Nationalization of Energy Assets

Last week we reported that Argentina had nationalized a Spanish owned oil-and-gas company and now Bolivia has moved to expropriate the local unit of a Spanish power grid operator. The assumption is that this is the last wave of nationalization that began in the late 90’s, but I think it looks more like an escalation in government asset grabs as the global economy slows, central banks print money with abandon and inflation grows in food, energy etc.


In the Good Old USA

The commerce department said orders for manufactured goods dropped 1.5% and ADP data was disappointing showing only an increase of 119,000 jobs as the GDP numbers came in a disappointing 2.2%, slowing from the 4th quarters 3% rate.


So let’s see how this impacted the markets this week.


Goods Producing (DJIA) vs. Goods Moving (TRAN) Stocks

I put a longer chart in this week on both the Dow and Transportation averages to give you a perspective of were we are. The formations that looked to be developing last week have shifted with the DOW testing a new high for this move in anticipation of more QE (money printing). It is bumping it’s head today, but we’ll see if it can go test the all time high created in 2007. And while this might look good if that is all you look at, the subsequent decline in your purchasing power as they have devalued the dollar, means that you are still underwater. The transportation average has broken out of it’s wedge, so we should see a test of the next resistance level up.

The US Dollar vs. the Euro Dollar

In the charts below you can see that the dollar has broken below the wedge and is most likely to continue down. The Euro, with all the bad news, is strengthening against the Dollar, but has yet to break out above the wedge. This is pretty amazing action for the Euro and probably indicates how weak the dollar is.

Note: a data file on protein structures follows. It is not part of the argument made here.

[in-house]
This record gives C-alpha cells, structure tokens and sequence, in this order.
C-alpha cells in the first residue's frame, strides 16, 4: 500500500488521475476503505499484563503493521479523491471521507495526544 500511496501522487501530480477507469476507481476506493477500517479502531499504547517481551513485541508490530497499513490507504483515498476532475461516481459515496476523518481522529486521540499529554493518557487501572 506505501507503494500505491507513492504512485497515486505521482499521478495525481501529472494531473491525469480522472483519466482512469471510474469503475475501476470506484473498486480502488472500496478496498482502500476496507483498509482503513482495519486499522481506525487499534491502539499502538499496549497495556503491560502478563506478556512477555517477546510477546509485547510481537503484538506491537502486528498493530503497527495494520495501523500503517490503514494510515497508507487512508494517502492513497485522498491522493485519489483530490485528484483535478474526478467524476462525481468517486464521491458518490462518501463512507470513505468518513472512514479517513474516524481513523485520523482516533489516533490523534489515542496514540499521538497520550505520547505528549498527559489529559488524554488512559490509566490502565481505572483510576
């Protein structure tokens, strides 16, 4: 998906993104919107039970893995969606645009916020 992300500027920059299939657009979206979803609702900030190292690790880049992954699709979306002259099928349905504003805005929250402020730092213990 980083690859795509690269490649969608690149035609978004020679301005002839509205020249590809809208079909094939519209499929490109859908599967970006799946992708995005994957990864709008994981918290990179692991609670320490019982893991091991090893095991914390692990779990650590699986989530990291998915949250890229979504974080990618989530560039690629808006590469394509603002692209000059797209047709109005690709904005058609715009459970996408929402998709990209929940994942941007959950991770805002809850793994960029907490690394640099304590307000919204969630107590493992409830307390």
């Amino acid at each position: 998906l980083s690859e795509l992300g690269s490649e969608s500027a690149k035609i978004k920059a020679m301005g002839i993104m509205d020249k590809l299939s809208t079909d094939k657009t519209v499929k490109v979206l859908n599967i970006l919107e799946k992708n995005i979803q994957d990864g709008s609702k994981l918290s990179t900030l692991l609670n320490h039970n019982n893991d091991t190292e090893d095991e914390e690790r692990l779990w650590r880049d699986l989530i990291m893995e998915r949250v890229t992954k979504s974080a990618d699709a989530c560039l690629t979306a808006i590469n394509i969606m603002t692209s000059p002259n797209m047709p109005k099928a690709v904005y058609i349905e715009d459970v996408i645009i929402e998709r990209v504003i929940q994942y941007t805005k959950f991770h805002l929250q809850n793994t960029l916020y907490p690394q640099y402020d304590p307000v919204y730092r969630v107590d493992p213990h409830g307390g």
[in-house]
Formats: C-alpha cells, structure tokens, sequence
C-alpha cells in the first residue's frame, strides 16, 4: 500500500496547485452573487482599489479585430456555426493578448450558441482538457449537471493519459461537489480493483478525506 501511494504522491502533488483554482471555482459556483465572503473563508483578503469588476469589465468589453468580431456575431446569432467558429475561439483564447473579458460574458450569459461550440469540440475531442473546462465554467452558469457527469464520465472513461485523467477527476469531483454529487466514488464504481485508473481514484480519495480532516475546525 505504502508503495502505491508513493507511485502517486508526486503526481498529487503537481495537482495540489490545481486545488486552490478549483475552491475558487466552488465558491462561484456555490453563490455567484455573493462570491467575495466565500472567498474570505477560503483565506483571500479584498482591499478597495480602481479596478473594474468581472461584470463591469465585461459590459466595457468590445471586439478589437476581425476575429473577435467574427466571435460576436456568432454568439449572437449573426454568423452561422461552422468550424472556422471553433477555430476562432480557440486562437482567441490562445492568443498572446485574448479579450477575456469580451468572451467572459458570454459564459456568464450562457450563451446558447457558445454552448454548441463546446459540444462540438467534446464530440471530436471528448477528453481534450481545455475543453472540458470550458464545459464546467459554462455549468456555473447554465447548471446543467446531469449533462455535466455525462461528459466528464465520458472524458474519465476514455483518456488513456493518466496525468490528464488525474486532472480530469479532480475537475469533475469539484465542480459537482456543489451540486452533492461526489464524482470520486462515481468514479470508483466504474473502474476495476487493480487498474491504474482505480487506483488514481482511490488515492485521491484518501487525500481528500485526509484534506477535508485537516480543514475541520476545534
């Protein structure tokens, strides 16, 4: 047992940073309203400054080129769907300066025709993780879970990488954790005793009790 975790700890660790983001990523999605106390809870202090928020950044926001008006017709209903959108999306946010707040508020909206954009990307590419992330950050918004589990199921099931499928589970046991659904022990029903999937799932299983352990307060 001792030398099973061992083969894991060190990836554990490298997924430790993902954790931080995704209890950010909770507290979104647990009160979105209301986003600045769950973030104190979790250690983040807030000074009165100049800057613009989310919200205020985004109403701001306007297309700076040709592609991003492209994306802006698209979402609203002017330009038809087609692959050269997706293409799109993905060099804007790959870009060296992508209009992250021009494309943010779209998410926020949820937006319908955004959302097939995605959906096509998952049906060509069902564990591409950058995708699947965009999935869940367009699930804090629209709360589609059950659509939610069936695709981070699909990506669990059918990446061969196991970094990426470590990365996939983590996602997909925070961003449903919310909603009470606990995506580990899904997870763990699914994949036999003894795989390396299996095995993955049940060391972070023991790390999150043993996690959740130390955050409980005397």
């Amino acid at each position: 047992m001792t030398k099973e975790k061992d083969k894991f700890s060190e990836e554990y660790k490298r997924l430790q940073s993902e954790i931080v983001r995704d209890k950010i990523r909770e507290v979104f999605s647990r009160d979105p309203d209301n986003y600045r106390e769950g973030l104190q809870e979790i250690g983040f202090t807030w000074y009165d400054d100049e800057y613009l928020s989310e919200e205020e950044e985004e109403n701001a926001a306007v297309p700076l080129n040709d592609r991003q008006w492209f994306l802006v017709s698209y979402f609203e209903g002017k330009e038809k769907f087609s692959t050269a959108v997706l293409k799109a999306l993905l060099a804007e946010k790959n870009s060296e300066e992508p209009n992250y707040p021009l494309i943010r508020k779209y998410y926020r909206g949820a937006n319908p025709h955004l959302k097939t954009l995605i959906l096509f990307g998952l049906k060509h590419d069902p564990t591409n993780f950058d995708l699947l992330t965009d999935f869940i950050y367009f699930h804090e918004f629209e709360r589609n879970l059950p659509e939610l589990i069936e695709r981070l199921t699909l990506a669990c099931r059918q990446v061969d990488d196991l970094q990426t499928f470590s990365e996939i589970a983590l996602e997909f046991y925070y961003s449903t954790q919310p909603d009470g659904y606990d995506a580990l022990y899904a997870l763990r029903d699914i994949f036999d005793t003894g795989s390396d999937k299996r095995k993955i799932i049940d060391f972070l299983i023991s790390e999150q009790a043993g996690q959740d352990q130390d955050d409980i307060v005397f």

Spot Gold and Spot Silver

Spot gold moved up this week, while silver and the numismatic coins remained flat. This behavior is amazing to me because of all the economic market shifts underneath the surface we should really see a surge in buying. Of course it is the bear markets job to lull you into a false sense of security and take as much wealth down with it as possible, and those bears are doing an execellent job!


Sometimes I feel as if all I talk about is bad news. But what I really want to show you are the opportunities that exist in change, because things are definitely changing and, presuming history repeats itself, there are incredible opportunities ahead if you are in the right place, at the right time, with the right asset.

Over the years as our economy has struggled, the answer was more debt and more inflation. This made things look better, but reduced our standard of living. Because this happened over a long period of time no one noticed.

Also over time, with the broad use of the internet, we have begun to think more in the “Now”. This might work today, but does not support your longer term fiscal health. Now is not the time to be complacent, the central banks are moving forward quickly and definitively. They are private and for profit. Their goal is to transfer your wealth their way using inflation as their invisible tool to complete that transfer over time. Refer to the table at the beginning of this wrap up and you’ll see how successful they have been.

You can counter their attack easily by protecting your purchasing power with physical gold and silver. In this way you are in the right asset class to take advantage of the changes that happen when a currency collapses under the weight of unpayable debt.

We are here to be of service.



On a personal note; my wax beans, strawberries and tomatoes are coming in now. There are blossoms on my melons and squash and the corn is up to my knees. My lettuce and kale are done for the season but the nasturtium leaves and blossoms are peppery and delicious. This weekend I will go get my chickens and in six months I will have fresh eggs. I never thought of myself as a farmer before, but apparently I am. There is great satisfaction in eating with the season out of the gardens and sharing the bounty with people you care about.